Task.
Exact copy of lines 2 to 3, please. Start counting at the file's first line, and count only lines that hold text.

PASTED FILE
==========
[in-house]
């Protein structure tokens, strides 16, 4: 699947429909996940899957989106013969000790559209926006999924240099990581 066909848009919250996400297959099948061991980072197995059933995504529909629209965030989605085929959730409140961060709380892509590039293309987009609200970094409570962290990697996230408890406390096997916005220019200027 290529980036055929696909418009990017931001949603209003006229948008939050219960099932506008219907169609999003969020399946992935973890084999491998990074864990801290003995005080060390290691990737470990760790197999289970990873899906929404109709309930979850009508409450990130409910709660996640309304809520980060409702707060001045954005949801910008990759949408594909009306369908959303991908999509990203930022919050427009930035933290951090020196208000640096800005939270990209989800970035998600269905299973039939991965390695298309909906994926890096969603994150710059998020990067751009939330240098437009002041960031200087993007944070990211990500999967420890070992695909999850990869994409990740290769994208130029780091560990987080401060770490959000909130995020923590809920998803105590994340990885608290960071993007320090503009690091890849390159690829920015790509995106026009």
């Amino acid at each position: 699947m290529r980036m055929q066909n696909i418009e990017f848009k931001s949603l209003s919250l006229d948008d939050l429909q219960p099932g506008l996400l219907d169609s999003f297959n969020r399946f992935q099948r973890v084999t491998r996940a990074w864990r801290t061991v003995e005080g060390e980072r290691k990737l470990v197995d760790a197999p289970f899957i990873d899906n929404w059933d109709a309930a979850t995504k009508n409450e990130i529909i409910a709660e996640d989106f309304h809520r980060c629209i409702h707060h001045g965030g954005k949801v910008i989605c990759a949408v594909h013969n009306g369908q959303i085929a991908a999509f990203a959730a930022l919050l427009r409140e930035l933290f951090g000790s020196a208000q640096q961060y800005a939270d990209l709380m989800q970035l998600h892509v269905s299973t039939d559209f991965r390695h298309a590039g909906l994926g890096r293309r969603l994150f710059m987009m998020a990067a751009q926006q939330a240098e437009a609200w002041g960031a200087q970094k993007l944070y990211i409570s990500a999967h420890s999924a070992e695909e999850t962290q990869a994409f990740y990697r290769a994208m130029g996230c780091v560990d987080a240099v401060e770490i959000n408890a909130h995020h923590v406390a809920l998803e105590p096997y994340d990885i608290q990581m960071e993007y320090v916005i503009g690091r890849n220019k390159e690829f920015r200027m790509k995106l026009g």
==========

């Protein structure tokens, strides 16, 4: 699947429909996940899957989106013969000790559209926006999924240099990581 066909848009919250996400297959099948061991980072197995059933995504529909629209965030989605085929959730409140961060709380892509590039293309987009609200970094409570962290990697996230408890406390096997916005220019200027 290529980036055929696909418009990017931001949603209003006229948008939050219960099932506008219907169609999003969020399946992935973890084999491998990074864990801290003995005080060390290691990737470990760790197999289970990873899906929404109709309930979850009508409450990130409910709660996640309304809520980060409702707060001045954005949801910008990759949408594909009306369908959303991908999509990203930022919050427009930035933290951090020196208000640096800005939270990209989800970035998600269905299973039939991965390695298309909906994926890096969603994150710059998020990067751009939330240098437009002041960031200087993007944070990211990500999967420890070992695909999850990869994409990740290769994208130029780091560990987080401060770490959000909130995020923590809920998803105590994340990885608290960071993007320090503009690091890849390159690829920015790509995106026009």
């Amino acid at each position: 699947m290529r980036m055929q066909n696909i418009e990017f848009k931001s949603l209003s919250l006229d948008d939050l429909q219960p099932g506008l996400l219907d169609s999003f297959n969020r399946f992935q099948r973890v084999t491998r996940a990074w864990r801290t061991v003995e005080g060390e980072r290691k990737l470990v197995d760790a197999p289970f899957i990873d899906n929404w059933d109709a309930a979850t995504k009508n409450e990130i529909i409910a709660e996640d989106f309304h809520r980060c629209i409702h707060h001045g965030g954005k949801v910008i989605c990759a949408v594909h013969n009306g369908q959303i085929a991908a999509f990203a959730a930022l919050l427009r409140e930035l933290f951090g000790s020196a208000q640096q961060y800005a939270d990209l709380m989800q970035l998600h892509v269905s299973t039939d559209f991965r390695h298309a590039g909906l994926g890096r293309r969603l994150f710059m987009m998020a990067a751009q926006q939330a240098e437009a609200w002041g960031a200087q970094k993007l944070y990211i409570s990500a999967h420890s999924a070992e695909e999850t962290q990869a994409f990740y990697r290769a994208m130029g996230c780091v560990d987080a240099v401060e770490i959000n408890a909130h995020h923590v406390a809920l998803e105590p096997y994340d990885i608290q990581m960071e993007y320090v916005i503009g690091r890849n220019k390159e690829f920015r200027m790509k995106l026009g």